An irascible veteran U.S. News & World Report photographer revisits the mountains and molehills, the dimples and depressions and canyons of his peripatetic life.
Lo Scalzo opens with a self-righteous blast at writers of creative nonfiction and memoir, implying that all are cut from the James Frey cloth. He then proceeds to employ many of the techniques others have pioneered and perfected: compression, flashbacks, “remembered” dialogue from decades ago—but all in increasingly effective fashion. The narrative commences with a breathtaking image of his wife Deirdre asleep in a car in Texas, then progresses to early 2003 and his preparation to cover the imminent “stupid war” in Iraq. But a call from Deirdre brought heartbreaking news: a second miscarriage. He left for the war anyway. Then a leap backward to his 11th birthday and his first camera, a Polaroid. Here and elsewhere, the author fails to sufficiently educate his readers. We learn little about his art or about the art of photography in general. He was late in switching to digital from film in 2001, and he offers some cursory, unremarkable comments about the differences between the two. He endured a rough adolescence, a “profound indifference” to schoolwork and a self-serving moral code. He landed an internship, then a job with U. S. News, making the most of his opportunity (despite a contentious relationship with a new photo editor later on). As the author matures, the narrative accelerates. He traveled the world, shot some compelling, often dangerous photographs (ranging from porn production to global warming to warfare) and gradually realized that his wife and newborn child were as important—no, more important—than his career. Not an unexpected epiphany but an affecting one.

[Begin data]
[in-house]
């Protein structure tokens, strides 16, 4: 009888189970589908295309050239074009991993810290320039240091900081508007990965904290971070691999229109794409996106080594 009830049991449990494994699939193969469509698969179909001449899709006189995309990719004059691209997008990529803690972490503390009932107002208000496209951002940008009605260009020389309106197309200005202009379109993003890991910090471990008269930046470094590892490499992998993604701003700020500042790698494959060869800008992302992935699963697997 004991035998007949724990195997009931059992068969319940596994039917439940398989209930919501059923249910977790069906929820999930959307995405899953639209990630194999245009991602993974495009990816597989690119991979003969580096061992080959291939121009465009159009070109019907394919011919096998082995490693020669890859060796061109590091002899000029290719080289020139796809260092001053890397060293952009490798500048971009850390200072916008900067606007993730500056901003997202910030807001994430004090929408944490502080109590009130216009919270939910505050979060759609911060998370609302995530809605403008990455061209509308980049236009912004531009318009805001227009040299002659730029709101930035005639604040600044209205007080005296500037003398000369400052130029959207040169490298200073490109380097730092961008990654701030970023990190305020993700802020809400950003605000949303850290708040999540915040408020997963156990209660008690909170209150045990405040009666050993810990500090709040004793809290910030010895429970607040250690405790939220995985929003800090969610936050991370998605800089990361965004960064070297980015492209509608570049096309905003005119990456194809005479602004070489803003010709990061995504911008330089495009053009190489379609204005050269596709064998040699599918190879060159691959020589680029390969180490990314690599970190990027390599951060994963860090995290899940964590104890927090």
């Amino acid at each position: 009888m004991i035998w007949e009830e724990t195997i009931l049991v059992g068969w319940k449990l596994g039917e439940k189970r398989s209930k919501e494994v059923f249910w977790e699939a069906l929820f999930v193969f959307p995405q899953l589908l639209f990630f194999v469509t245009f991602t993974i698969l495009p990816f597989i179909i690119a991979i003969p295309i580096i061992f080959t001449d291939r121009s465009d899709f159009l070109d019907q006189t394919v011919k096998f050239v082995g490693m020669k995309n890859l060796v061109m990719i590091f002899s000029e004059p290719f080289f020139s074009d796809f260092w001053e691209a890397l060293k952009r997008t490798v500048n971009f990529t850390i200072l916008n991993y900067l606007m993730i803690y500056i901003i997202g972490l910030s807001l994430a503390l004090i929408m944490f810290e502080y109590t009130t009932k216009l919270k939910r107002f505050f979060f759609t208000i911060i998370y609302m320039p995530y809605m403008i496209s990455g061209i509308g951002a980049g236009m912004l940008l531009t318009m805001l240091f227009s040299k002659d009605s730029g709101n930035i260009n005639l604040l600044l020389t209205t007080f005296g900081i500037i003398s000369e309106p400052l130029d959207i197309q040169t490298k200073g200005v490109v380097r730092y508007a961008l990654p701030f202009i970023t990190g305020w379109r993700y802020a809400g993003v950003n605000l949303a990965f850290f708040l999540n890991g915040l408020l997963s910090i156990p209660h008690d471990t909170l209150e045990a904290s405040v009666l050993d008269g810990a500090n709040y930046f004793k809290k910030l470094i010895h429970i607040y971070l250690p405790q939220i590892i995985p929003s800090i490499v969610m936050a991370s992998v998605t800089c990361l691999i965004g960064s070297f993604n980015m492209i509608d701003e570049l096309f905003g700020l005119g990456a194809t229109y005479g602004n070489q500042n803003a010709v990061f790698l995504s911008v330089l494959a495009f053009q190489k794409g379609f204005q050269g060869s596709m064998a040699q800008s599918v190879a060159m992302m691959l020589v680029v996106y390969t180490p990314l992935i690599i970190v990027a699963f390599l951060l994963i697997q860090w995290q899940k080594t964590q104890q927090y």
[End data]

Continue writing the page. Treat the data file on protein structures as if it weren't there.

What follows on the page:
The weight of self-regard retards but does not prevent a lovely lift off and stirring journey.
Privately published by Strunk of Cornell in 1918 and revised by his student E. B. White in 1959, that "little book" is back again with more White updatings.
Stricter than, say, Bergen Evans or W3 ("disinterested" means impartial — period), Strunk is in the last analysis (whoops — "A bankrupt expression") a unique guide (which means "without like or equal").
Noted jazz and pop record producer Thiele offers a chatty autobiography. Aided by record-business colleague Golden, Thiele traces his career from his start as a ``pubescent, novice jazz record producer'' in the 1940s through the '50s, when he headed Coral, Dot, and Roulette Records, and the '60s, when he worked for ABC and ran the famous Impulse! jazz label. At Coral, Thiele championed the work of ``hillbilly'' singer Buddy Holly, although the only sessions he produced with Holly were marred by saccharine strings. The producer specialized in more mainstream popsters like the irrepressibly perky Teresa Brewer (who later became his fourth wife) and the bubble-machine muzak-meister Lawrence Welk. At Dot, Thiele was instrumental in recording Jack Kerouac's famous beat- generation ramblings to jazz accompaniment (recordings that Dot's president found ``pornographic''), while also overseeing a steady stream of pop hits. He then moved to the Mafia-controlled Roulette label, where he observed the ``silk-suited, pinky-ringed'' entourage who frequented the label's offices. Incredibly, however, Thiele remembers the famously hard-nosed Morris Levy, who ran the label and was eventually convicted of extortion, as ``one of the kindest, most warm-hearted, and classiest music men I have ever known.'' At ABC/Impulse!, Thiele oversaw the classic recordings of John Coltrane, although he is the first to admit that Coltrane essentially produced his own sessions. Like many producers of the day, Thiele participated in the ownership of publishing rights to some of the songs he recorded; he makes no apology for this practice, which he calls ``entirely appropriate and without any ethical conflicts.'' A pleasant, if not exactly riveting, memoir that will be of most interest to those with a thirst for cocktail-hour stories of the record biz. (25 halftones, not seen)